Author: Giulia Cheloni, et al
Date: June 2017

The Leukemic Stem Cell Niche: Adaptation to "Hypoxia" Versus Oncogene Addiction

Hematopoietic stem cells (HSC) are responsible for constantly maintaining and replenishing the supply of new blood and immune cells. They give rise to both lymphoid and myeloid progenitor cells, which then proceed to differentiate down their respective paths to form various specialized cells such as erythrocytes, macrophages, B and T cells, to name a few. Within the body, HSCs are found to reside in special locations termed “stem cell niches.” Stem cell niches (SCN) are sites in bone marrow dedicated to the long term maintenance of hematopoietic stem cells. HSC’s proliferate within SCN environments without losing stem cell potential i.e. they partake in self-renewal without differentiating – a defining characteristic of stem cells.

Unfortunately, like all other regulated cell cycles, the renewal and differentiation of HSC’s can succumb to replication errors which gives rise to many forms of cancer, namely those within the leukemia and lymphoma families. Leukemia diseases specifically, arise when myeloid progenitor cells become malignant aberrant cells naturally called leukemic stem cells (LSC). In this paper, Cheloni et al. primarily focused on chronic myeloid leukemia (CML). In CML, a translocation of DNA occurs between chromosomes 9 and 22, resulting in the production of the gene BCR-Abl which causes CML cells to expand and replicate.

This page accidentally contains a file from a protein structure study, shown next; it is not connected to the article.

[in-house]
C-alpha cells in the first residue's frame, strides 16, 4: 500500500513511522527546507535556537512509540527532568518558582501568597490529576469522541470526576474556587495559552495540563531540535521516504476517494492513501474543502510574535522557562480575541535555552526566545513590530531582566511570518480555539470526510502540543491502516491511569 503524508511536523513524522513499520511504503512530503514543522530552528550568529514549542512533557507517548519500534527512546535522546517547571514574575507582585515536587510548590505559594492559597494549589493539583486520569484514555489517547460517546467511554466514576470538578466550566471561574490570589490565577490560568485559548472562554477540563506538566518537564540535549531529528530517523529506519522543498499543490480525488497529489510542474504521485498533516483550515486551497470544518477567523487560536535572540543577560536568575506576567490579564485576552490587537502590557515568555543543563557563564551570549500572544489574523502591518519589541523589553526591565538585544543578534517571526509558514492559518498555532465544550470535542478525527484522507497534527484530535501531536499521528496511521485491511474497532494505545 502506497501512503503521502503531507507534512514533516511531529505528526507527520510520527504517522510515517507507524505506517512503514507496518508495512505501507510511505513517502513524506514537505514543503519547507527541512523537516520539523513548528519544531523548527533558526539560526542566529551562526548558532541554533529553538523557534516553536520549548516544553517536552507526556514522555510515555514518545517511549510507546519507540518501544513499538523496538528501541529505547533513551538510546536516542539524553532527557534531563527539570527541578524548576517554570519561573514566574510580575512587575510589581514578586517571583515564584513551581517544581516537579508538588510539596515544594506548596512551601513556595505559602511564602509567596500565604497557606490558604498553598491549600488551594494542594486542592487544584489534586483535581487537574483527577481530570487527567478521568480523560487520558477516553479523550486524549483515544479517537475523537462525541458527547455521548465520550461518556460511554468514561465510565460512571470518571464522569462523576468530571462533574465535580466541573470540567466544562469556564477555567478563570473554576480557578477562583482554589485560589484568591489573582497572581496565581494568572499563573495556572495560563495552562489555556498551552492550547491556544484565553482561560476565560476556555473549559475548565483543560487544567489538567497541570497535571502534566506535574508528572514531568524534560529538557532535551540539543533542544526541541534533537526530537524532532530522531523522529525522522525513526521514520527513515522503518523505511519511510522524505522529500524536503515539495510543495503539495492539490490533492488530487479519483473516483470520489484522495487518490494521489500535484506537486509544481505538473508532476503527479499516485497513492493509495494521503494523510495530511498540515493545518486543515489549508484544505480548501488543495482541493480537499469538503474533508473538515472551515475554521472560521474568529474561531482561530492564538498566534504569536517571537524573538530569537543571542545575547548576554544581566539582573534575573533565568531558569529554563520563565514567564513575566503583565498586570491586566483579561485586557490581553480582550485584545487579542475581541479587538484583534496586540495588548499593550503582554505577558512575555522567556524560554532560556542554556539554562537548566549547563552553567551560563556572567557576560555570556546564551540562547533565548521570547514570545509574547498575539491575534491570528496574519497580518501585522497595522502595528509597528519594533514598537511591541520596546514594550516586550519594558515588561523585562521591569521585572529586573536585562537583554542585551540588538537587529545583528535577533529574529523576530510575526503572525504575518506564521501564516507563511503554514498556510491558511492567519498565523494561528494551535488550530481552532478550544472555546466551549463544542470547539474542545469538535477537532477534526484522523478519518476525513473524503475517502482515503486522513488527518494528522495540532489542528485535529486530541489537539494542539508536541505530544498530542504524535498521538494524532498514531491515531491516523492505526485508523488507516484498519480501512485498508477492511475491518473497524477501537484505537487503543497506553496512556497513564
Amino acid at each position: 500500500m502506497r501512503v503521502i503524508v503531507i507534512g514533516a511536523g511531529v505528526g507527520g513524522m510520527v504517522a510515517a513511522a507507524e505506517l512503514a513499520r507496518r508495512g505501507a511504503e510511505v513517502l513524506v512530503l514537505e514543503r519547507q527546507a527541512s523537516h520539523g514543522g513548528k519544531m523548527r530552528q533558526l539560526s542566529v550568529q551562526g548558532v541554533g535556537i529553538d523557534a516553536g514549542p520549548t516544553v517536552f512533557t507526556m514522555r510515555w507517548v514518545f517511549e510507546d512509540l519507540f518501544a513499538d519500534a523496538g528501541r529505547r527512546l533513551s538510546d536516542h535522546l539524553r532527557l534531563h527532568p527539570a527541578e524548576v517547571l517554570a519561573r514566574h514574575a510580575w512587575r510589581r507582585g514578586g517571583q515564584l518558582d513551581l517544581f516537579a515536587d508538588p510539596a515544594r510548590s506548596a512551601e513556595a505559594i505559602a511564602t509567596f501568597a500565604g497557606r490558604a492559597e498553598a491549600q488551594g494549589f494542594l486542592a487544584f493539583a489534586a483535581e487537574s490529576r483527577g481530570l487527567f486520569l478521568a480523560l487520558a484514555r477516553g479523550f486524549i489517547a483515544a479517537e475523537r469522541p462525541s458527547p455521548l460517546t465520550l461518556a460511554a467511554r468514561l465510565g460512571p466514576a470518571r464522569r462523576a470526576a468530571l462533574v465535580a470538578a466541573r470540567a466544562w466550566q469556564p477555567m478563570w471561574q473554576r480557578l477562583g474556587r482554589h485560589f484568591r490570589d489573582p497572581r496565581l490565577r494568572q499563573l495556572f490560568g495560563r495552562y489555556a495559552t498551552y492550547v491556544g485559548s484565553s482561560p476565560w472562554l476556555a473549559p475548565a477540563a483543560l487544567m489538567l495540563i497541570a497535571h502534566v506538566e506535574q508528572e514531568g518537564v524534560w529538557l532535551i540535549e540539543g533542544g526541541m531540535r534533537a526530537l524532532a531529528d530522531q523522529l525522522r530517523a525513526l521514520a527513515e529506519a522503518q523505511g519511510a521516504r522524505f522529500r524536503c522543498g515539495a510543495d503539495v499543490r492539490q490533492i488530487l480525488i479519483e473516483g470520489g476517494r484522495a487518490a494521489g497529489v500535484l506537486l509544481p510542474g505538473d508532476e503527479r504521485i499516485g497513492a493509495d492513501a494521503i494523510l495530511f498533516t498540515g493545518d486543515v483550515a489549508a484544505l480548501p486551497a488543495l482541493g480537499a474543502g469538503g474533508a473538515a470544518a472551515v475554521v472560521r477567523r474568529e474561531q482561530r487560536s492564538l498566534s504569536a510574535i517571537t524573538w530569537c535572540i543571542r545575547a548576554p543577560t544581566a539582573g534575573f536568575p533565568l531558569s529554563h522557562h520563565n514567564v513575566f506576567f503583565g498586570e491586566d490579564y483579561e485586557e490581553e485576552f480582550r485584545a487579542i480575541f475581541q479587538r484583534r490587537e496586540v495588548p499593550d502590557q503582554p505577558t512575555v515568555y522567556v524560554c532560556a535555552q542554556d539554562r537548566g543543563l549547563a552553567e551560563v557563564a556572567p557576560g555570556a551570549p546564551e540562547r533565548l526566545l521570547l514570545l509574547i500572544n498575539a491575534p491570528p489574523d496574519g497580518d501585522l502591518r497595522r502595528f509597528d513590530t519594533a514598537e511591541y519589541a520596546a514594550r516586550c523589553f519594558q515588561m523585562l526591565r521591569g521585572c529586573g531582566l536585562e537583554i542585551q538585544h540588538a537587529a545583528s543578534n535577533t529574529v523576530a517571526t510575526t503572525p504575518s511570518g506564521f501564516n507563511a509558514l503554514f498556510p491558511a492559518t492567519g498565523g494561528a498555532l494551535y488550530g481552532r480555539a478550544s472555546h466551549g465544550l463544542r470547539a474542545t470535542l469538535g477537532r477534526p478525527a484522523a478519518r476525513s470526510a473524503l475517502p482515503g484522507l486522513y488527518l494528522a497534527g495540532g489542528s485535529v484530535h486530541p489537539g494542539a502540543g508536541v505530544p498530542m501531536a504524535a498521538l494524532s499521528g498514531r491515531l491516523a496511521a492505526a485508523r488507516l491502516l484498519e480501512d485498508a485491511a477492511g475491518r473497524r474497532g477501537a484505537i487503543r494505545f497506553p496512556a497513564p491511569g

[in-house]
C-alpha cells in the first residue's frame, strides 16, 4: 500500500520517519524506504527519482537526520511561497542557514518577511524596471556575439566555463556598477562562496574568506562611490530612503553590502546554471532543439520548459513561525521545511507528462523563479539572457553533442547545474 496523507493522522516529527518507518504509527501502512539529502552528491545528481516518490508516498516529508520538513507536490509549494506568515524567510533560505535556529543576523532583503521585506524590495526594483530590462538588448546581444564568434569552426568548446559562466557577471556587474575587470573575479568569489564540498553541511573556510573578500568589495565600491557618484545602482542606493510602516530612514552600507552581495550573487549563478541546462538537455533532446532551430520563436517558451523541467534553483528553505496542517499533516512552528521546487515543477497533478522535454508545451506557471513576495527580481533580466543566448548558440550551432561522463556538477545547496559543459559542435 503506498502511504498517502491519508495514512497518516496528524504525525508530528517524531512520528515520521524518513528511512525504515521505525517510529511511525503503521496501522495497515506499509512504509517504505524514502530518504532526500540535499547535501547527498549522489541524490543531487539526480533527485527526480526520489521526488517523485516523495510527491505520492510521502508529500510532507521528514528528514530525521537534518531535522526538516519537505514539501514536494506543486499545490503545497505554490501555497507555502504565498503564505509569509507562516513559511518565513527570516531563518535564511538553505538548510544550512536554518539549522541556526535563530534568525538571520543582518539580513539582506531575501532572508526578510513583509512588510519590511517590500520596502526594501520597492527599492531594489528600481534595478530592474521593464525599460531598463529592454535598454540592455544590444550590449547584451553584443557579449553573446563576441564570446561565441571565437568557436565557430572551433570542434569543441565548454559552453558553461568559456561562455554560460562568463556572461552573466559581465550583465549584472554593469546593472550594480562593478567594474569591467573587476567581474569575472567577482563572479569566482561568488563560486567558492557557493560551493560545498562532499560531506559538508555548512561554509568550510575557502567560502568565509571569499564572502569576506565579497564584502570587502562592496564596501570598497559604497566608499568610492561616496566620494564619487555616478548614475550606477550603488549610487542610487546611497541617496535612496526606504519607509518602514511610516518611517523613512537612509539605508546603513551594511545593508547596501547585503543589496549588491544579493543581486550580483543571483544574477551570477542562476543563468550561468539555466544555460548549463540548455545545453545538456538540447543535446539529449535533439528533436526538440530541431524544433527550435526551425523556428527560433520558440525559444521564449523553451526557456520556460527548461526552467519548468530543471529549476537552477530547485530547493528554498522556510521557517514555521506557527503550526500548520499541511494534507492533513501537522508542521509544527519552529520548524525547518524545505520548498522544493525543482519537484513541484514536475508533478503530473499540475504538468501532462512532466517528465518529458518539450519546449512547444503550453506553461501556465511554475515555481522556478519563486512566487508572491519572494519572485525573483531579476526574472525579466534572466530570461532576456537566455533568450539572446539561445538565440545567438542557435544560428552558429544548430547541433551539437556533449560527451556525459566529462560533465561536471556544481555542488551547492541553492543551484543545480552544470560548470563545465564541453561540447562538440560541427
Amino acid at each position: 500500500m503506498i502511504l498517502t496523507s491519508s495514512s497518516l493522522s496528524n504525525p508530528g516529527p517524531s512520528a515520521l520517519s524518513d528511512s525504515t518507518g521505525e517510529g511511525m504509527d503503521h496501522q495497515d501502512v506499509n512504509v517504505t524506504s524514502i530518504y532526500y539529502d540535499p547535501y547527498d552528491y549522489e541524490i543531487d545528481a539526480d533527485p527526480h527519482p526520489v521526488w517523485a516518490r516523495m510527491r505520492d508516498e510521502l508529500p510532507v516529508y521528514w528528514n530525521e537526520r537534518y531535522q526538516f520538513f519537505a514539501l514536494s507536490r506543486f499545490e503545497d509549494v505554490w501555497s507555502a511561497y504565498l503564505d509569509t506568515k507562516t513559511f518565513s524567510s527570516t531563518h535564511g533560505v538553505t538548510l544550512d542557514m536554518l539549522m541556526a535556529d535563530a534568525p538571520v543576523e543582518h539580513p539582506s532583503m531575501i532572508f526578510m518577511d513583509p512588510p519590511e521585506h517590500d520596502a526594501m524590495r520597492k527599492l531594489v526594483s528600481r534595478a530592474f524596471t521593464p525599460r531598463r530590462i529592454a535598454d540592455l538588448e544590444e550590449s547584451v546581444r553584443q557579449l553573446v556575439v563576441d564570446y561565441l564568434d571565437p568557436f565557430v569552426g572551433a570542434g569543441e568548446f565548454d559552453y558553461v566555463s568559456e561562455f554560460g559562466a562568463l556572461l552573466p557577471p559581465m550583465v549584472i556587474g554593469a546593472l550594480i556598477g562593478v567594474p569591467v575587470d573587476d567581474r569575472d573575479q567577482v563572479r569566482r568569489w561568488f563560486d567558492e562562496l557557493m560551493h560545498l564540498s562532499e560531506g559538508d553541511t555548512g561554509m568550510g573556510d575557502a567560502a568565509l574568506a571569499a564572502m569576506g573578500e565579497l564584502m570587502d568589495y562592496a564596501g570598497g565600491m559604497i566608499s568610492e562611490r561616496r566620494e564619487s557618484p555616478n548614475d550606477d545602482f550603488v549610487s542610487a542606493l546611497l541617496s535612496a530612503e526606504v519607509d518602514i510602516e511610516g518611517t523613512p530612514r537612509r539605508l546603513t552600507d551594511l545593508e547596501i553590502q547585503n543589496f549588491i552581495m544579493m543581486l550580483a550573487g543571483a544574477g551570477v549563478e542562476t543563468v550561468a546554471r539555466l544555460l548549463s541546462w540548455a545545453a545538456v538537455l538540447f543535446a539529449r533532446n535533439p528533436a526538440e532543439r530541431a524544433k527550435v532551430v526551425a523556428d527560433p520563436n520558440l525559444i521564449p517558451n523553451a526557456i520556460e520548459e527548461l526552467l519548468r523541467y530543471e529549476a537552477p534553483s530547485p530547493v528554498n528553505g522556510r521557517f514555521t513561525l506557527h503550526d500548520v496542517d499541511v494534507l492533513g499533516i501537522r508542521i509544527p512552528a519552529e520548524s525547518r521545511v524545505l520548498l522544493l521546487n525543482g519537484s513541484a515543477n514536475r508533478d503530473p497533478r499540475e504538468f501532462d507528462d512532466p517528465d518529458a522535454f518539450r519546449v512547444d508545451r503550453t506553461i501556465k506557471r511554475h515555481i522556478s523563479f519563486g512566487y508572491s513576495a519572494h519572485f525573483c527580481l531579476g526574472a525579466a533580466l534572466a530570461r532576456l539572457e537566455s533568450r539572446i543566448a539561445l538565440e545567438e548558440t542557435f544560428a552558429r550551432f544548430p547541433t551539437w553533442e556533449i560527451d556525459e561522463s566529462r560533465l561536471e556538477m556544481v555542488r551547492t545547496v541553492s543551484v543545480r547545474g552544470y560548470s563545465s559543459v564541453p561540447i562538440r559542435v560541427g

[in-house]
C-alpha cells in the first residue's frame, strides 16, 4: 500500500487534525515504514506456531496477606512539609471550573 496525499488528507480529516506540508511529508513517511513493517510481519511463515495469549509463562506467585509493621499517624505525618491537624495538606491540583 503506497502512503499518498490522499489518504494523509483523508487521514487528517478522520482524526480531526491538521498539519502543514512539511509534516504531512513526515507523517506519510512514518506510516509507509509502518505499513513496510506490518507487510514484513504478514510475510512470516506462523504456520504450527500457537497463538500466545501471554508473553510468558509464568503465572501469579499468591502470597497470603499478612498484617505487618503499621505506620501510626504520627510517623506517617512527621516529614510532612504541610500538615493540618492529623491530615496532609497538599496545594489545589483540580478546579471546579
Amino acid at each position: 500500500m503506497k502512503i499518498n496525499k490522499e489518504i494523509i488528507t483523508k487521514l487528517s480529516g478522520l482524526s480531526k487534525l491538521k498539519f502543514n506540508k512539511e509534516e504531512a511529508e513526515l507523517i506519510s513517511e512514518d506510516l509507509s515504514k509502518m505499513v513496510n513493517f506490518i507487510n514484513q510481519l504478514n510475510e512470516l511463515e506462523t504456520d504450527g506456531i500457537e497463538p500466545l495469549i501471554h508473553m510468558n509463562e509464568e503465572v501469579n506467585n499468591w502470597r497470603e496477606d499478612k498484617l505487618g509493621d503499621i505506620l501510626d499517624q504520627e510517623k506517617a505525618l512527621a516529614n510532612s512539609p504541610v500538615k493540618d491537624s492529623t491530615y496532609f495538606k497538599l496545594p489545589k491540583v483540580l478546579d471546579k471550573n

One of the defining characteristics of stem cell niches (SCN) is their incredibly low oxygen concentration. Physiological tissue concentrations of oxygen generally range from 0.1 – 5%, depending on the tissue. SCNs are found at the far left side of this scale, close to about 0.1% O2. While this environment is considered “normoxic” for HSCs, most differentiated adult cells, including leukemic stem cells, do not thrive within these niches. As a result of the incredibly low oxygen concentrations, ATP-dependent protein production is greatly reduced and all resources are allocated to only producing molecules such as VEGF, PDGF, and HIF-α which are essential for survival in hypoxic environments. By metabolically adapting to produce only essential molecules, other signaling molecules, i.e. oncogenic cytokines in the case of LSCs, effectively become silenced.

With the above information in mind, it’s important to note that leukemia cell lines are highly heterogeneous populations comprising of a full spectrum of functional phenotypes. Unique LSCs with metabolic variations can function independently from oncogenic signaling and exploit the SCN as a valid residence. This independency from oncogenes is critical to their survival since most oncogene signaling-addicted LSCs will suffer from the prevalence of pro-apoptosis over pro-survival stimuli upon withdrawal of the oncogenic signals (termed oncogenic shock).